Buchanan doesn’t romanticize the cattle business and often wonders how small family ranchers make it financially. Raising grass-fed cattle is not cheap, fast or easy. His cows take almost twice as long as grain-fed cattle to reach market weight.
Working with his business partner Rob Gary, Buchanan trucks hundreds of cows each summer to Gary’s two ranches north of Silverthorne along the Blue River. The lush green grass setting is like a four-star cattle resort.
The ranch sells its beef primarily online and some of its customers have been with them since they started selling a decade ago. The Flying B offers everything at its online store from one pound of burger or a filet to a half or whole beef.
This year business is up 300 percent. The sales increase means the ranch will break even for the first time. “Margaret and I don’t take a penny,” Buchanan says. “We are still paying off debt, buying and repairing equipment and paying salaries for a ranch manager and three ranch hands.”
From barn to boardroom
Having ranch help is what enables Buchanan to move from barn to boardroom. His other job involves building the foundation for operating, maintaining, programming and promoting the broader NWC campus. To achieve that mission, he works with funding partners including the city of Denver, the National Western Stock Show and the Colorado State University System.
Why the new campus? The facilities at the stock show complex were tired and faced expensive deferred maintenance. It had also outgrown the site and many of the buildings were underutilized following the January stock show. To be competitive and viable, something had to be done or the stock show, a Denver tradition since 1906, would become insolvent.
There were even proposals to move it out of Denver. But in 2015, Denver voters came to the rescue and overwhelmingly approved a small tax increase on lodging and rental cars to help fund a portion of the project.
That set in motion an ambitious building and expansion undertaking to create a year-round, global destination for agriculture and food innovation, Western heritage and culture that will attract local, national and international visitors. Buchanan’s job is to have programs in place when the doors open in three years so that the authority can begin generating its own revenue via on-campus events and concessions.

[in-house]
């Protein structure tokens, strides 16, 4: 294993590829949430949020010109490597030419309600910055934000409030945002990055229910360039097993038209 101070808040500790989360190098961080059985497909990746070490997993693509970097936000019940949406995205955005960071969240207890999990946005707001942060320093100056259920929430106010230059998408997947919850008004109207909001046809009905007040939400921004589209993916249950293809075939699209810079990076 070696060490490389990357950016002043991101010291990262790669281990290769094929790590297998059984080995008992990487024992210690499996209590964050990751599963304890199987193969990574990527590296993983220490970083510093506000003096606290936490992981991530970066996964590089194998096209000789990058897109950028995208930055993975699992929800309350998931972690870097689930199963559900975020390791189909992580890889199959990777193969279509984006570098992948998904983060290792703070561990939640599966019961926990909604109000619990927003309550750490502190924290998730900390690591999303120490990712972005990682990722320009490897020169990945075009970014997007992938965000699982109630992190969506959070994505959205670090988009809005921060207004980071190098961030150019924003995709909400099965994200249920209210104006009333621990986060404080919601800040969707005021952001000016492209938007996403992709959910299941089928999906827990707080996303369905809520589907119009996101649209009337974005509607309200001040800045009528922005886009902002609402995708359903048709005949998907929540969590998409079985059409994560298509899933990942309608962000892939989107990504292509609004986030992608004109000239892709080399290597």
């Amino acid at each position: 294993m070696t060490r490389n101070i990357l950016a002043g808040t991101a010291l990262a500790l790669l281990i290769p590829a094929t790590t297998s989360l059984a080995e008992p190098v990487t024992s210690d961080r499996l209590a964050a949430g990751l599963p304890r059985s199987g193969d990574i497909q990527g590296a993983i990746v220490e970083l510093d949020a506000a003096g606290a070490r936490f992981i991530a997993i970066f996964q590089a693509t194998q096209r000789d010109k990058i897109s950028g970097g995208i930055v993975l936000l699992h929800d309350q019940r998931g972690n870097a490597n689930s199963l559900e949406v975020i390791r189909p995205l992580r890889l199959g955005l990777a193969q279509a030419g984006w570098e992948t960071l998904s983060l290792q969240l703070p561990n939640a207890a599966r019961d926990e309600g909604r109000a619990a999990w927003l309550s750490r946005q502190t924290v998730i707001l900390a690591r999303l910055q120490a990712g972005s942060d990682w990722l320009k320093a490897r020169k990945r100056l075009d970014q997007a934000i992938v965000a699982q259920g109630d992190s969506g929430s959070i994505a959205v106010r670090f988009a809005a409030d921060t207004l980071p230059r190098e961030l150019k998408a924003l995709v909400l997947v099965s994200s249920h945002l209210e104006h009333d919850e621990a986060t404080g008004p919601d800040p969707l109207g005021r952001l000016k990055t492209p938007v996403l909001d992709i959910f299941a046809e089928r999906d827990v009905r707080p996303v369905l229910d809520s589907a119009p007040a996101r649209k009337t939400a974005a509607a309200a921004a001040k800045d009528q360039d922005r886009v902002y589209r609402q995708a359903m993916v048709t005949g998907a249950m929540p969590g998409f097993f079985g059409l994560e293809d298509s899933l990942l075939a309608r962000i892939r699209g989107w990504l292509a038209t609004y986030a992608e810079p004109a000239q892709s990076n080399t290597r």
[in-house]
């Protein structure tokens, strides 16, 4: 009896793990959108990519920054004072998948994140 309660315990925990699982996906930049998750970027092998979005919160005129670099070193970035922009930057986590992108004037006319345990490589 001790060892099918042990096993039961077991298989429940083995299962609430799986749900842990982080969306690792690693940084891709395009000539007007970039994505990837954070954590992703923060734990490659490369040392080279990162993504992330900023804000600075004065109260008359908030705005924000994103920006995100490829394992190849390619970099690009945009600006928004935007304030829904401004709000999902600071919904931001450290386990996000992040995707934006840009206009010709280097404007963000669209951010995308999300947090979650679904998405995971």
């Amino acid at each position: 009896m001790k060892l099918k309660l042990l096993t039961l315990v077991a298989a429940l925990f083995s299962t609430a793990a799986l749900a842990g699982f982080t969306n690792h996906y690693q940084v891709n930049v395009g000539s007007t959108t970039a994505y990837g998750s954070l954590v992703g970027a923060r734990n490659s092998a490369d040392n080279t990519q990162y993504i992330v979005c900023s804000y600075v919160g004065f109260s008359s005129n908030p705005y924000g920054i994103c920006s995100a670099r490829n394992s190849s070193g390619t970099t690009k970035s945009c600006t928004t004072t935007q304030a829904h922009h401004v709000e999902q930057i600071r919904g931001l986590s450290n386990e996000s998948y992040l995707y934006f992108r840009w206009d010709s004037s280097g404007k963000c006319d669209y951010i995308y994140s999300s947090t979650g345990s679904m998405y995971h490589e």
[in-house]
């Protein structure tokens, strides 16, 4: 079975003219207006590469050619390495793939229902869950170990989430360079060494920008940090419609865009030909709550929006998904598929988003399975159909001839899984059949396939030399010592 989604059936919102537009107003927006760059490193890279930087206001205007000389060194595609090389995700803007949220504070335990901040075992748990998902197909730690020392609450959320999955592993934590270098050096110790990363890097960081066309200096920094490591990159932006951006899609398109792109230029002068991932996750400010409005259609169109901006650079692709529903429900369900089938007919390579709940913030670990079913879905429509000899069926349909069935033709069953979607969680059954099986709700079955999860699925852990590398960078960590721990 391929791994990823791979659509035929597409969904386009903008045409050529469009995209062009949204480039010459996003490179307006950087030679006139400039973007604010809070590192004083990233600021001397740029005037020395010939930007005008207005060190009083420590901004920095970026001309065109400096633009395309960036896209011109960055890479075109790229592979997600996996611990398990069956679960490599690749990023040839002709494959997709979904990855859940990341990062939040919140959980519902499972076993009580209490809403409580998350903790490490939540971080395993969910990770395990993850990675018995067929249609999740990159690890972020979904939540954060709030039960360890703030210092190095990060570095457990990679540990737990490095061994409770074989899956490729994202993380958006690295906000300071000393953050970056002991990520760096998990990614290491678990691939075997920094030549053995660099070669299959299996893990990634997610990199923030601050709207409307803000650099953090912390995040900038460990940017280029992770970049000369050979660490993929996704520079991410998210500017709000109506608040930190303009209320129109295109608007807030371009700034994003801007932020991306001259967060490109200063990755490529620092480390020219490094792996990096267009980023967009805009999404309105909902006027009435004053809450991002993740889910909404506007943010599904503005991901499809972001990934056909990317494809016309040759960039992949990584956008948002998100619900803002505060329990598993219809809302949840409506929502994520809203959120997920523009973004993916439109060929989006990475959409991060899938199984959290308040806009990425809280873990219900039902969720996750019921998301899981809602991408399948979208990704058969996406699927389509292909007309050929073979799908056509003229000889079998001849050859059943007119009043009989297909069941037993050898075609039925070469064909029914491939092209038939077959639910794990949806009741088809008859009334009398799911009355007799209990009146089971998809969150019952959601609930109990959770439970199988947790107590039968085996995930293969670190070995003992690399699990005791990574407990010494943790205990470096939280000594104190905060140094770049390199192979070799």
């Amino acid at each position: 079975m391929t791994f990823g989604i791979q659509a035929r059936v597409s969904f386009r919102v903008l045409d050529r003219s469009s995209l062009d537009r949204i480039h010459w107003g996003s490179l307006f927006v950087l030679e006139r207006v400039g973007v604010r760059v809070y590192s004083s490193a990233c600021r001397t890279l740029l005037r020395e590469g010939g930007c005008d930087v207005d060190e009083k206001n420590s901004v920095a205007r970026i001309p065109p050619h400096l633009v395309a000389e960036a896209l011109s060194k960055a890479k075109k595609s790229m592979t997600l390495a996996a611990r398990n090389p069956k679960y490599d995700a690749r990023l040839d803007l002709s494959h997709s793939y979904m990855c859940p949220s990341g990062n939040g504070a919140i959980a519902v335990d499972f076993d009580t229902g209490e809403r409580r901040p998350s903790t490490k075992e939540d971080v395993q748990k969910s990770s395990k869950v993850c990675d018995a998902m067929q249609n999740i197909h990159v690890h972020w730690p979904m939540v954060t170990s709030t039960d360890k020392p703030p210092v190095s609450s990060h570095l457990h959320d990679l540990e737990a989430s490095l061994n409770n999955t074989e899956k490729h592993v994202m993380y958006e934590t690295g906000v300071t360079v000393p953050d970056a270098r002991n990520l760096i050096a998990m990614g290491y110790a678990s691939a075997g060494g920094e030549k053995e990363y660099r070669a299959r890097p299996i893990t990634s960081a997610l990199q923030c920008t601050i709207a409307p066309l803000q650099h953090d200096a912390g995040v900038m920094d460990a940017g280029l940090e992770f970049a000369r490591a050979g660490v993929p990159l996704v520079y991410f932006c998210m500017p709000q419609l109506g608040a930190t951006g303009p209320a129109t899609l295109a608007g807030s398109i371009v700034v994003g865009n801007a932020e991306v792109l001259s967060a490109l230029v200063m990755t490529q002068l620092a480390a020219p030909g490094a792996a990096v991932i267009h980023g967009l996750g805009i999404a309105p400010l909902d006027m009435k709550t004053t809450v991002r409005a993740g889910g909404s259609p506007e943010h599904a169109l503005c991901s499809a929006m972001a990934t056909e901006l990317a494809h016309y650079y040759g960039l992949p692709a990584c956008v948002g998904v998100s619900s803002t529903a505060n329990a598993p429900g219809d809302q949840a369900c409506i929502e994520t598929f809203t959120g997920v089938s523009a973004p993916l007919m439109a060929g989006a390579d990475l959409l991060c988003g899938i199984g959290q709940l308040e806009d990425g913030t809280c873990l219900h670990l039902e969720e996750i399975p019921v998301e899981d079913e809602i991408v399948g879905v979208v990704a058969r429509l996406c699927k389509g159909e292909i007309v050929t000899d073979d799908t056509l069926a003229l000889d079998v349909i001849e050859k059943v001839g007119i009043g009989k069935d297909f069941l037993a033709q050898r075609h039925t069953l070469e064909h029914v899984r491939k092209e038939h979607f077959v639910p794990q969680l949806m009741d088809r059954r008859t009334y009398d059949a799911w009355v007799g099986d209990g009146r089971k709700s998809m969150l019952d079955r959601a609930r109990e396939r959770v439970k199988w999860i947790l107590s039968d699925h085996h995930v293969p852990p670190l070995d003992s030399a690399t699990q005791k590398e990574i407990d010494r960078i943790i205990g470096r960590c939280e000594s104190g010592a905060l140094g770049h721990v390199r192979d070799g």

Site changes are coming. After more than a year of horizontal infrastructure work, construction officially went vertical this year. “This is the beginning of a new era for these grounds. Constructing one million square feet of indoor and outdoor space and doubling the campus size is underway.
It’s going to take a lot of time and patience but it will be well worth it. I’m a firm believer that this is the right project, at the right time and at the right place,” Buchanan says.
Also under construction, and a huge accomplishment for Buchanan’s team, is an energy system that uses heat recovered from underground wastewater lines to source nearly 90 percent of NWC’s heating and cooling. “This will be the largest sewer-heat recovery system in North America. We made a promise to be at the forefront of sustainability, and we’re delivering,” he says.
Brad Buchanan’s life has been woven from his many journeys. A self-described introvert, he possesses quiet strength that comes from his tradition of hard work, resourcefulness, perseverance and a “get-‘er-done” attitude. Guiding operations at the new National Western Center and the family ranch has become his calling.
“It’s a bunch of work and worth every mile, muscle and minute,” he says.
Charlie Brown is a former Colorado state representative who also served more than 14 years on Denver City Council. He fought the proposed stock show move, prompting one newspaper editorial to say: “It was the city council led by Councilman Charlie Brown that fought the good fight regarding the potential move of the National Western Stock Show from Denver to Aurora.”